Thursday, March 13, 2008

Shear Success

There are now "naked" sheep in every corner of the farm...or at least every corner of the winter pens. They look so different, it is hard to recognize them. That's why they have name tags as well as numbers in their ears. They don't even recognize each other, and spend a lot of time and energy going through their ritualized (but serious) head-butting to determine the social order. Is it the same? Or is the chaos of shearing enough to give some young upstart an edge over the established matriarch?

Shearing went very well. I would have to say that the two worst things were:

--The shearer showed up about a half hour earlier than he had told us he would. This is not uncommon, so although I was hoping for 11:00, I wasn't totally off guard to start earlier. On the other hand, this helped us keep from feeling like we were up against a deadline, and way better than having a big volunteer crew and audience assembled, then waiting...waiting...waiting.

--Since one of the regular members of the "shearing ring" (the several farms that coordinate shearing days, and help provide labor for one another) is no longer raising sheep, I dropped the ball on covering her usual responsibilities of supplying the traditional pop and cookies and chips for Dannie's mid-morning snack, so we asked a volunteer to run to the nearest gas station. Next year I'll plan ahead better for that little detail.

If I have to look that hard to find something to improve on next year, obviously it went VERY well.

The two best things were Mom and Dad showing up from Manhattan, KS, and my daughter showing up despite a heavy schedule of work and classes. Somehow none of these beloved people have ever been able to make it to a shearing day before this year!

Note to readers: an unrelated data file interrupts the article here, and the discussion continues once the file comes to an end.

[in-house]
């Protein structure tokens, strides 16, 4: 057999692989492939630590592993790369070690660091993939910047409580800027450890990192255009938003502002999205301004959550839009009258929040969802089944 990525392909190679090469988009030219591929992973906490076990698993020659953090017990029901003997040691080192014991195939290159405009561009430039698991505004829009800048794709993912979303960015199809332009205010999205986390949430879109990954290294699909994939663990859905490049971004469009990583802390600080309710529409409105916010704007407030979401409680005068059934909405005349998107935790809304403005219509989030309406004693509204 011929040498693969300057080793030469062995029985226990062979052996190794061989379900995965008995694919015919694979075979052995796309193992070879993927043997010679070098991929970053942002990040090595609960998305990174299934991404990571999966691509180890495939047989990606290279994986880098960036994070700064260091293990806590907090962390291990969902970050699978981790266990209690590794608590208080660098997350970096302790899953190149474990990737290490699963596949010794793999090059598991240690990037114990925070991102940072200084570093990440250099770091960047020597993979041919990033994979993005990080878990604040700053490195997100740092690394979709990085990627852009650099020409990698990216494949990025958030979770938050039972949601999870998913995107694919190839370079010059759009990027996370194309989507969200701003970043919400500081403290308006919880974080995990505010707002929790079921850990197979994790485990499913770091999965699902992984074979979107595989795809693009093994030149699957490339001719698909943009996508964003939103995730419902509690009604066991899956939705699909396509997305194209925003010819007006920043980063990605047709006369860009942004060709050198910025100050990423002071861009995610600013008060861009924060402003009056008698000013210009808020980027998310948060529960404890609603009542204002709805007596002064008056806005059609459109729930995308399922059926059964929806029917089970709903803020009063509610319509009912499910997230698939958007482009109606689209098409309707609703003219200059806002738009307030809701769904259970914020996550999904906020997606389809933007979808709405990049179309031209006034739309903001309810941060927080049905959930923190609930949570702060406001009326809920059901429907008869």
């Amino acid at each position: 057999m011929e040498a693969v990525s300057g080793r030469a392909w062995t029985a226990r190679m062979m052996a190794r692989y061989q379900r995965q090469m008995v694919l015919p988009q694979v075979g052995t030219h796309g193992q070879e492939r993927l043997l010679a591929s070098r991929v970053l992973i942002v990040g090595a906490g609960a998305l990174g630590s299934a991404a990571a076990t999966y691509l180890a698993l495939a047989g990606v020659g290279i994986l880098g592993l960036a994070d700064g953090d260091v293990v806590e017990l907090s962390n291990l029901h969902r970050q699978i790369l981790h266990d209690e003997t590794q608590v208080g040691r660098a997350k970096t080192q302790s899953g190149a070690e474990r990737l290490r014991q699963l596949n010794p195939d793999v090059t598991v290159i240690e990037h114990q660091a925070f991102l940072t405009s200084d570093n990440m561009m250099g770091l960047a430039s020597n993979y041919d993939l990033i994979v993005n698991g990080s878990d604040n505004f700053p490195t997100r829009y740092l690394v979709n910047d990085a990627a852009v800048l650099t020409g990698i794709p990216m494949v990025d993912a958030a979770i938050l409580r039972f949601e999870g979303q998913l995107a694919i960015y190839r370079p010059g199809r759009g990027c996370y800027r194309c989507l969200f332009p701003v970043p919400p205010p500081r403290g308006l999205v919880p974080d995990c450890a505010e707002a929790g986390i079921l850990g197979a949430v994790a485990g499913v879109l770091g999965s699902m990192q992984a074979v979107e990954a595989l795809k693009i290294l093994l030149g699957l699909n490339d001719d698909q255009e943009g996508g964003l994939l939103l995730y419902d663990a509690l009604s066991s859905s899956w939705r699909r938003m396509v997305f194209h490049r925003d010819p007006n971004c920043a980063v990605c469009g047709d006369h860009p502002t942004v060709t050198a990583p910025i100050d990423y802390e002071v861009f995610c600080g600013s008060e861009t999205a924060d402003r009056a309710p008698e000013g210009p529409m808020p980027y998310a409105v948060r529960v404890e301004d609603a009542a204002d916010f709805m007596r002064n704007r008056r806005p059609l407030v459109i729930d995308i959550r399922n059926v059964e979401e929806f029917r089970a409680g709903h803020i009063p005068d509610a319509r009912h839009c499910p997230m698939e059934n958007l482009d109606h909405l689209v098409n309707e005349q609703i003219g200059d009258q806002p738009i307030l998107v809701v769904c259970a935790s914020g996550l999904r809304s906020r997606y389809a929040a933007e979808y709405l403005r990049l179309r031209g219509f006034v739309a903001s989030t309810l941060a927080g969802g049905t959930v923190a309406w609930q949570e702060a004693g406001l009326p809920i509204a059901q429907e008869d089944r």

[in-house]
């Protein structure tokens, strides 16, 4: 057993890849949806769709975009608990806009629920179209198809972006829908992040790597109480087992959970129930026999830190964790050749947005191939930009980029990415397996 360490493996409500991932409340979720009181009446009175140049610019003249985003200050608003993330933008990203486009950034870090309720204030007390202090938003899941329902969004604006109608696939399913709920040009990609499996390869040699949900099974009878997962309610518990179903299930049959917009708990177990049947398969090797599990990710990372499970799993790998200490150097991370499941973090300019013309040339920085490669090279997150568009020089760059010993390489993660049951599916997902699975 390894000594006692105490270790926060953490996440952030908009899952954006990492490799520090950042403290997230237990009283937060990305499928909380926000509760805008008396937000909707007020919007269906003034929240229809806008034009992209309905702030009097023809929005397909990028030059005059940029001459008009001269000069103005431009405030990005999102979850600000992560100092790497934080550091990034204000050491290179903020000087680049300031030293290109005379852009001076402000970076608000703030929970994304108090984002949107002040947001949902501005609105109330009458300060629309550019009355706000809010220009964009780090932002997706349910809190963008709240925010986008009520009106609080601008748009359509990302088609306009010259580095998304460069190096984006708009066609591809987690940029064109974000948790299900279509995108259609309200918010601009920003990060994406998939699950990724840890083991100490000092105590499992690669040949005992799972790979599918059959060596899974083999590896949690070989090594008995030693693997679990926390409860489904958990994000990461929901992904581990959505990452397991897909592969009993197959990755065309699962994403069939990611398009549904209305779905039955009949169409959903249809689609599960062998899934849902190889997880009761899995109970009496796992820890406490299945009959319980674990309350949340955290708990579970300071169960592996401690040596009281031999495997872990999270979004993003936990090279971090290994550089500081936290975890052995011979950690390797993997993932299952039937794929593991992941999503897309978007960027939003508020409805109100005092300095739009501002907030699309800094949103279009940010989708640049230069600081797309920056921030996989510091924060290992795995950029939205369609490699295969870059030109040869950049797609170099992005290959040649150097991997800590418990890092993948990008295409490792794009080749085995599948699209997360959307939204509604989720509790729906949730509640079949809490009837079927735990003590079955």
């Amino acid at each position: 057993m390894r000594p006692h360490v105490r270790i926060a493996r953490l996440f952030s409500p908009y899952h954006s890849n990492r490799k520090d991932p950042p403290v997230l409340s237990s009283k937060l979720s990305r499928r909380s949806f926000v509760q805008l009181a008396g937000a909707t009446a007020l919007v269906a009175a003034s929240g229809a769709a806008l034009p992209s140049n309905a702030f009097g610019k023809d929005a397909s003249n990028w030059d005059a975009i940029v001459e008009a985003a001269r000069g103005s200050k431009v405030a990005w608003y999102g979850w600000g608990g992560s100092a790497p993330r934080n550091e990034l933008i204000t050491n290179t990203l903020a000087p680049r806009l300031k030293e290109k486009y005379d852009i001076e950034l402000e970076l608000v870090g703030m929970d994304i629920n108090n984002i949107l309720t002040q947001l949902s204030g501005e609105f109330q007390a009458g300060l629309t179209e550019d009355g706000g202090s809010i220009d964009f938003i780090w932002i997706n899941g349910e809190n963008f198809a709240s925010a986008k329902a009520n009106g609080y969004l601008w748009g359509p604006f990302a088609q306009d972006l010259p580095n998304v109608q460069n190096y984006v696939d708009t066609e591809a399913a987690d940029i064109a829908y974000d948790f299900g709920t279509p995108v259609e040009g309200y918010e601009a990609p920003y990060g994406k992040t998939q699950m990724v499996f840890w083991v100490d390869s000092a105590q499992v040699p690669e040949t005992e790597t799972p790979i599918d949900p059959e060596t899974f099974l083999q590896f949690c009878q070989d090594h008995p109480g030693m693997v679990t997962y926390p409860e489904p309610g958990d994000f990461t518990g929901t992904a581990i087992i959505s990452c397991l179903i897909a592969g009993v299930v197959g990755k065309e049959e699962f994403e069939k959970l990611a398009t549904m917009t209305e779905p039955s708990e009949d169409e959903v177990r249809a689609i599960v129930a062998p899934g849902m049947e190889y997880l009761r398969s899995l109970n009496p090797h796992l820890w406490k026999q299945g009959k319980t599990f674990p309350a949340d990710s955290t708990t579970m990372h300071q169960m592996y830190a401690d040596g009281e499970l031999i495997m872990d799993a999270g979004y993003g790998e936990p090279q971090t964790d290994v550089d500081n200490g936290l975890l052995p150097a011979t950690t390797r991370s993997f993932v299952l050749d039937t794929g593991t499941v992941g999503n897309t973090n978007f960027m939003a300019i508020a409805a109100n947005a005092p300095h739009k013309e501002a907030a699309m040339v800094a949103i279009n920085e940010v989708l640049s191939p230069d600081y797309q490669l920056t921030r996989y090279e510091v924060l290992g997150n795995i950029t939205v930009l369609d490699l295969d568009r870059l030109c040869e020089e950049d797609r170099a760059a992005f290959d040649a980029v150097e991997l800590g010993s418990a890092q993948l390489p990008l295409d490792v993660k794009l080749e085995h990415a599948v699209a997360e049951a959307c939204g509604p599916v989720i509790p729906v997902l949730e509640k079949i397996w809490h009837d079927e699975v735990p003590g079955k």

We had lots of volunteers and visitors. Everyone pitched in and worked together well, and everyone had time to visit and make new friends, take pictures, or just sit and watch.

After a delicious lunch (prepared by one of my new housemates--with small children to tend, this was how she could best pitch in to help make the day a success. NEVER forget that the cook is one of the most important and influential members of a crew) served informally in the barn, several of us went to the next farm to watch their shearing and assist if needed. Their sheep are all "children" from my flock, so it's especially fun for me to see what my "kids" are producing. They are all fat and thriving...they have the good fortune to belong to a flock that is kept solely for wool, so they are never bred and are petted and spoiled.

Who, me? Take pictures? Too busy! Hopefully some of the many folks with cameras will send me some that I can post.

Yes, it's late, and I should be in bed. I WISH I was in bed. I'm exhausted...up late last night getting new gates installed in the barn, up early this morning with other preparations. But there is a ewe in labor, so I'm up...killing time, hoping that the next time I go out she'll be done. I'll keep you posted.

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